By Camryn Williams, MPH’23 in Behavioral, Social, Health, and Education Sciences (BSHES)
When my mom arrived in the United States from Sierra Leone, West Africa in 1993, she had hopes and dreams that this newfound land would be the opportunity to start over. She carried this dream on the backs of her children whom she cherished. While my brother had spent a good part of his childhood in Sierra Leone, I took my first steps on American soil. Born in a little hospital in Silver Spring, Maryland, I was my mother’s miracle child, born 13 years after her first son. My childhood was full of joy, love, and family. What it was also filled with was exploration, hardship, and fear. My first-generation status constantly loomed over my head. Having to navigate various social and educational spaces on my own with no direction was incredibly challenging. In the same light, having to navigate different spaces as a Black girl proved to be one of the hardest parts. My compounded minority identities made me realize at an early age that I had to always be my best self and go above and beyond in everything I did. Engaging in different extracurricular activities and educational opportunities, I quickly found that my passions lied in cultivating people who had similar identities such as I did.
Throughout my undergraduate career, I worked to provide campus resources to first generation and Black students across the university. Working to diversify class courses, spearheading bilingual services in the financial aid department, and creating an inclusive and welcoming environment for underrepresented students to feel represented was my core focus. My identity drove my social philosophy in service, civic engagement and community. These are some of the core values I looked for when applying for Master of Public Health (MPH) programs. Rollins held all these values near and dear to their program.
Stepping foot on campus for orientation, I immediately felt accepted and supported. I entered a cohort in the Behavioral, Social, Health, and Education Sciences (BSHES) department where 60 percent of students are students of color. Our orientation included connecting with students from diverse backgrounds and cultures. RollinsTeer Day at Books for Africa allowed me to take part in service that was personal to my cultural background. I was afraid that feelings of having to overwork myself and going above and beyond as I did before would erupt but at Emory, I felt…at home. Within the first week I was able to connect with many other Black and Brown students on campus and get involved with many multicultural programming that occurred. I found my community of Black women who have helped me throughout the semester and have served as my rock through the good and tough times. While Emory is a predominantly white institution, Rollins really works to cultivate inclusive spaces for underrepresented students. Some of my favorite organizations and initiatives to be a part of as a Black woman have included the Association of Black Public Health Students (ABPHS) and being one of the founding members of the First-Generation Student Advisory Board. It also feels good to know that many of the classes offered at Rollins are reflective of issues that affect people who look like me. Racism as a Public Health Issue and classes within the social determinants of health certificate are some of the classes all students are encouraged to take advantage of.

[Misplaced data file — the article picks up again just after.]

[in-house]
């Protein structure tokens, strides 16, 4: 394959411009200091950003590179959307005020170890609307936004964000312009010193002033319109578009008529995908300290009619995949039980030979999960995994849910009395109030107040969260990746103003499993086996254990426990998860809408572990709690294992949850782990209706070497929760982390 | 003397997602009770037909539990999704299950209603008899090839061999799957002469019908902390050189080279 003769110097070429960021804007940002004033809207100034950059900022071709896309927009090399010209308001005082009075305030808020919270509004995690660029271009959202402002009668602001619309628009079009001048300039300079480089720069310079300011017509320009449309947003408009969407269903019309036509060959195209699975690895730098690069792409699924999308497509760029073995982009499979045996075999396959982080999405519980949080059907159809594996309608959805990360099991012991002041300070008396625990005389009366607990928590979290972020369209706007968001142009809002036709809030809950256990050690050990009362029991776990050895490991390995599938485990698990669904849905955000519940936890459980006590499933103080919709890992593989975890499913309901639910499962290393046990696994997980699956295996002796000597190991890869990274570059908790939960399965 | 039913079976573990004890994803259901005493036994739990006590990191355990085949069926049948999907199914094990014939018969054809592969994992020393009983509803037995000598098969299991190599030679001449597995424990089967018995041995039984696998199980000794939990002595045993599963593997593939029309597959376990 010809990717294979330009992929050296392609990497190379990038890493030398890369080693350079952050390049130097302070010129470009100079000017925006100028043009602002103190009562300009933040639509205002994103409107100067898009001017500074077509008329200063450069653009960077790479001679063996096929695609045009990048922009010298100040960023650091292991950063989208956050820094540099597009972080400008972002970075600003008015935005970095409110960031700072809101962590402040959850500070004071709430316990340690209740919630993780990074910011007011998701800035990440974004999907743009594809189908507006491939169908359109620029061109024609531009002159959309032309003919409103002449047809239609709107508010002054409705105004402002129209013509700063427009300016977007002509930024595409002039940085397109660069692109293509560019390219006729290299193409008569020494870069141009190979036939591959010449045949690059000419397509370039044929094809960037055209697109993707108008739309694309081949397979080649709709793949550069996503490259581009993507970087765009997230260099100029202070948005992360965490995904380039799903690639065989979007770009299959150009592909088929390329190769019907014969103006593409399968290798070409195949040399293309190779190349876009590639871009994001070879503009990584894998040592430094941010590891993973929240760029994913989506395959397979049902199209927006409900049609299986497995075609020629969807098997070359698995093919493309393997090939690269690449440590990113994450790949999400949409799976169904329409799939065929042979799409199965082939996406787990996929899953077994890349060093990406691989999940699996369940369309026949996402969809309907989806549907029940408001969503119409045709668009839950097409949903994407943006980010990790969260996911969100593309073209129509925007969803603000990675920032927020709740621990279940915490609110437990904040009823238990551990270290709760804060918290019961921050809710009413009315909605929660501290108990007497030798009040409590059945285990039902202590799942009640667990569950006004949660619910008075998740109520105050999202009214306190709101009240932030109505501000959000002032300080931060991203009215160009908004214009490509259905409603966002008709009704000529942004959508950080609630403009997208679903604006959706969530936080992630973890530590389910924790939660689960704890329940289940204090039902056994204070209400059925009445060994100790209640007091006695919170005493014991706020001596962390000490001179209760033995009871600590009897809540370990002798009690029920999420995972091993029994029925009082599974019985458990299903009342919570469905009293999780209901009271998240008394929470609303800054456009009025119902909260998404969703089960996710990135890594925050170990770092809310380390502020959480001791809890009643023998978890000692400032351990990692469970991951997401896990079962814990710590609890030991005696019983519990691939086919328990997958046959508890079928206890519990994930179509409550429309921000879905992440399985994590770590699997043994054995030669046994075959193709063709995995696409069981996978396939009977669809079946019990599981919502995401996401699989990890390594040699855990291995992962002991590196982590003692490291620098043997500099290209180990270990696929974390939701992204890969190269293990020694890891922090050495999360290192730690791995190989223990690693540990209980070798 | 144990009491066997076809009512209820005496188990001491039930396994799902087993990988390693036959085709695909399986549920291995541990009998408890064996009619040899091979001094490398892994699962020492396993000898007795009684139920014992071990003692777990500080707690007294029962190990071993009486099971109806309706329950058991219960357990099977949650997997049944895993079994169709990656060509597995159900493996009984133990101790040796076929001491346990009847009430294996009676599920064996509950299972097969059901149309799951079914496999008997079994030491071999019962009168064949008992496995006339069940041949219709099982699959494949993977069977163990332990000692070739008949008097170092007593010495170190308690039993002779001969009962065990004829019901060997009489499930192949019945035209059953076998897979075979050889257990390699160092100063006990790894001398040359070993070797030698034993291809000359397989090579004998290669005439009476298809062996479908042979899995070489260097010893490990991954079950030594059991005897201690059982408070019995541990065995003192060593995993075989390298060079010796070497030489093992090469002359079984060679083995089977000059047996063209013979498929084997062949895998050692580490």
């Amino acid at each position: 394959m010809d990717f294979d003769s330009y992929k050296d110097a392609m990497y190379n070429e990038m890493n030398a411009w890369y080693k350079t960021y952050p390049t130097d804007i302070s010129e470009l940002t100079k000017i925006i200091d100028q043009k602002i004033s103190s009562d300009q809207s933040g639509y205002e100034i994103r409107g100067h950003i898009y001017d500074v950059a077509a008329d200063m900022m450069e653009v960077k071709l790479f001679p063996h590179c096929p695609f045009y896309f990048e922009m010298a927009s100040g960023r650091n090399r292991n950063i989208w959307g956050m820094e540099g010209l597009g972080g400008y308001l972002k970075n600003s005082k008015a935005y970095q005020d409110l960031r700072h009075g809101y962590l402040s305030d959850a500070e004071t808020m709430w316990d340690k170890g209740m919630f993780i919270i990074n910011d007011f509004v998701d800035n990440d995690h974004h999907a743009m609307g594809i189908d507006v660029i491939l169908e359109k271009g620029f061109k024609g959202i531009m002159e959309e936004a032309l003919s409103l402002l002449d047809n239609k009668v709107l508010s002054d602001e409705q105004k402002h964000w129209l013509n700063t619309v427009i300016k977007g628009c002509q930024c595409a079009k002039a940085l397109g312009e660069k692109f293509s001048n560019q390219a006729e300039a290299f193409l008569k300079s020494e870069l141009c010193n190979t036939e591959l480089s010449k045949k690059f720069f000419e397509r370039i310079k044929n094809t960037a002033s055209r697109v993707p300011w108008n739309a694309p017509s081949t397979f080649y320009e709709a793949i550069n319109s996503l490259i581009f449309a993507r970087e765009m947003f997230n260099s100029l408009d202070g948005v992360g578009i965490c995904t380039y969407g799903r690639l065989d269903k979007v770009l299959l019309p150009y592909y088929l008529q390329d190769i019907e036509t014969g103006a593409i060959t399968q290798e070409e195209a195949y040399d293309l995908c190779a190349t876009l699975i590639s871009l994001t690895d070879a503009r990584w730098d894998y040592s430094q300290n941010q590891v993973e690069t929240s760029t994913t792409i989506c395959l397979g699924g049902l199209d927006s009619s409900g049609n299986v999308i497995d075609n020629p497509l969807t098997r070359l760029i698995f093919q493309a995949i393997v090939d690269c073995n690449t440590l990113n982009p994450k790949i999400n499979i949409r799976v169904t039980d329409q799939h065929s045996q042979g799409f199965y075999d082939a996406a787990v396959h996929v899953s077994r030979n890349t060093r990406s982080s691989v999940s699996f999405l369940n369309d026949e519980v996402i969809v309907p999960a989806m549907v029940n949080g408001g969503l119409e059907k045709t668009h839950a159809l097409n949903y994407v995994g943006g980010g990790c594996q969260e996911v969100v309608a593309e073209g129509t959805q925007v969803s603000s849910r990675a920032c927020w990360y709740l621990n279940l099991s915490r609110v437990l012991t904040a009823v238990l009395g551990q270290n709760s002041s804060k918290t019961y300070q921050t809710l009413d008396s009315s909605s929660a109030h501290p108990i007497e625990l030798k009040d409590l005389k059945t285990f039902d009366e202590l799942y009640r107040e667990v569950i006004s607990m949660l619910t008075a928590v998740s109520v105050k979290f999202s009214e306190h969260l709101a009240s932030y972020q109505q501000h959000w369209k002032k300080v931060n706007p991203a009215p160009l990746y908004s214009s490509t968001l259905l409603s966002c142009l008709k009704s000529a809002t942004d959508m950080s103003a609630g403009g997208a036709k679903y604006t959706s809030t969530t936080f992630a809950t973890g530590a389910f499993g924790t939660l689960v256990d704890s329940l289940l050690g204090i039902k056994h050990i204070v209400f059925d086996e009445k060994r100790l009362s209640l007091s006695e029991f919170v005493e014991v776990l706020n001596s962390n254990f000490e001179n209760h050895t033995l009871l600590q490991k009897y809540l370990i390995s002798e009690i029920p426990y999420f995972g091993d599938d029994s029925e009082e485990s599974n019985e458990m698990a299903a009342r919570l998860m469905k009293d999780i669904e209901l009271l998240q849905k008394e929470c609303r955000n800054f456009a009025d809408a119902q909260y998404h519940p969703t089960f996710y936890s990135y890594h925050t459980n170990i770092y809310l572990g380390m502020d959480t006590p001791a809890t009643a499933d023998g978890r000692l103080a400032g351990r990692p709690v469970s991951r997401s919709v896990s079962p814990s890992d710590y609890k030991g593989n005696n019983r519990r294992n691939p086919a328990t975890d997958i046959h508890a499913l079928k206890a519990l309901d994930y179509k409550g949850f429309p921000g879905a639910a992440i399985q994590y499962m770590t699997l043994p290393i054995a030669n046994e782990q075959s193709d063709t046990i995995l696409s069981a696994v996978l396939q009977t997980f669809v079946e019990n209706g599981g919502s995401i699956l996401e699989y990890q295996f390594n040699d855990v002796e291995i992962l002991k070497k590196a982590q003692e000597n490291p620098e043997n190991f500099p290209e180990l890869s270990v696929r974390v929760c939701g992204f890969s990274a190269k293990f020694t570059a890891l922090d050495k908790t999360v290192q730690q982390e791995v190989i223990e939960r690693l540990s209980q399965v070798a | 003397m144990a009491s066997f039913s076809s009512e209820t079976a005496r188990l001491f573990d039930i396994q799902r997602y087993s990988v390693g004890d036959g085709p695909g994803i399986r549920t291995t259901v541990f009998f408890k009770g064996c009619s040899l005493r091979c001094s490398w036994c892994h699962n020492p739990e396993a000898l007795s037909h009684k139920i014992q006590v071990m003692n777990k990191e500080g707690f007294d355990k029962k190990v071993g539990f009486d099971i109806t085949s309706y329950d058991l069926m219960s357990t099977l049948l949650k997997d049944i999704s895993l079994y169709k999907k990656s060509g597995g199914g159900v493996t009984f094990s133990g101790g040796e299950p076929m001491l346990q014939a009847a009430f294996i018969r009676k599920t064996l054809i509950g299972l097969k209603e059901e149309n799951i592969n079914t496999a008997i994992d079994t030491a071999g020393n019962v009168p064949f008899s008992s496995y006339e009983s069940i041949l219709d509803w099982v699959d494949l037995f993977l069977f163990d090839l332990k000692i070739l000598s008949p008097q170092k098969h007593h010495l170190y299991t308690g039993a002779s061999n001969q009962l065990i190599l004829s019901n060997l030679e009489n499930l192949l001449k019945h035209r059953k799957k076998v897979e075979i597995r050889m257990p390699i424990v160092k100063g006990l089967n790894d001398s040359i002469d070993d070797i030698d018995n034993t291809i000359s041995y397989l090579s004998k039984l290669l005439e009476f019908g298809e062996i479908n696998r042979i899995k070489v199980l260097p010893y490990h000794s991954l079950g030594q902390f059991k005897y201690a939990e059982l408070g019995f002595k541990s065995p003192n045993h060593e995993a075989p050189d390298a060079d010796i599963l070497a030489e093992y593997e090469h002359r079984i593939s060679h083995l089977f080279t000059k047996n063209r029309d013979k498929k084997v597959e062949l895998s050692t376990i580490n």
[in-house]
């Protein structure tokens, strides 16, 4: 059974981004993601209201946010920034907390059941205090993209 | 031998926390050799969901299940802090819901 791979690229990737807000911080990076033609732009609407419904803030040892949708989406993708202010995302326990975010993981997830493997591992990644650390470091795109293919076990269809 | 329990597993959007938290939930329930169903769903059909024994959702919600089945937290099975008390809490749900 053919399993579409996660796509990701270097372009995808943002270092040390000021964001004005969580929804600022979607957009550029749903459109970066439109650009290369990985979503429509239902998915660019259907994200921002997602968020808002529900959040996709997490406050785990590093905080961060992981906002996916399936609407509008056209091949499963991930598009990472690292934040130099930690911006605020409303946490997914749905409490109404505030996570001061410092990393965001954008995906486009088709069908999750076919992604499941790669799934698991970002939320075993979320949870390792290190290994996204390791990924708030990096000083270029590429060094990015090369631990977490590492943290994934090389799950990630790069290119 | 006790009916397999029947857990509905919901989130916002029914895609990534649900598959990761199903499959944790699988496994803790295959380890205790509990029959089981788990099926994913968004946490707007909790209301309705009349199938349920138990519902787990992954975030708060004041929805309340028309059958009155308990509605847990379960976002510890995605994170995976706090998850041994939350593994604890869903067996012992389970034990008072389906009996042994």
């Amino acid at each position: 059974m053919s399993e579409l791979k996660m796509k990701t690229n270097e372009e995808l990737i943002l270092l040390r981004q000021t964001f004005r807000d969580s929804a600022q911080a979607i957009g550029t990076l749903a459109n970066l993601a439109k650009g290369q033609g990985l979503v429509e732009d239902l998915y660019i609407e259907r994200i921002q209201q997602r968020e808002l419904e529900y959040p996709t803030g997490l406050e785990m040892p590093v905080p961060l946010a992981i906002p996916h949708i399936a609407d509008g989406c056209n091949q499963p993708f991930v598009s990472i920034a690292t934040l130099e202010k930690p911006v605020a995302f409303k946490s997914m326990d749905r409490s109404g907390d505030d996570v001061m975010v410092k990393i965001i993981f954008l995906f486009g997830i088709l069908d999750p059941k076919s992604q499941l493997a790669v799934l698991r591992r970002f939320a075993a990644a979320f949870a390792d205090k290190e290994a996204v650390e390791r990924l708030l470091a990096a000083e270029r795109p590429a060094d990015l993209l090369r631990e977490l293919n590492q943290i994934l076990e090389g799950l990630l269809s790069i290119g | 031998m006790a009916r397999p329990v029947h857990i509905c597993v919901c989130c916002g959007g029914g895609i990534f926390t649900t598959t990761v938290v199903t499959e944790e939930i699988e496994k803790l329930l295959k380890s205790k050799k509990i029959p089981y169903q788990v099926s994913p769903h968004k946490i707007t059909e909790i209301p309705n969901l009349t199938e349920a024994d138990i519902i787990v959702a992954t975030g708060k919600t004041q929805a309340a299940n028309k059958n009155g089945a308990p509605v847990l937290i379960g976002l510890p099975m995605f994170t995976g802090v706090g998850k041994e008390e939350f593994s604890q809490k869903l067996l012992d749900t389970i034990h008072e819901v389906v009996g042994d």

When I sit and think about the women I am becoming and the agent of change I want to be for the Black community, I know Rollins is helping to cultivate that. The dream that my mother had when she stepped foot in this country is a dream that is alive and well in me. I know that my time here at Rollins will work to push that dream forward. Being a student of color can be challenging at times, but it is also rewarding, unique and full of opportunities to take what is near and dear in my heart and translate that into my research interest and coursework. This is the Rollins experience that I read about and am currently living.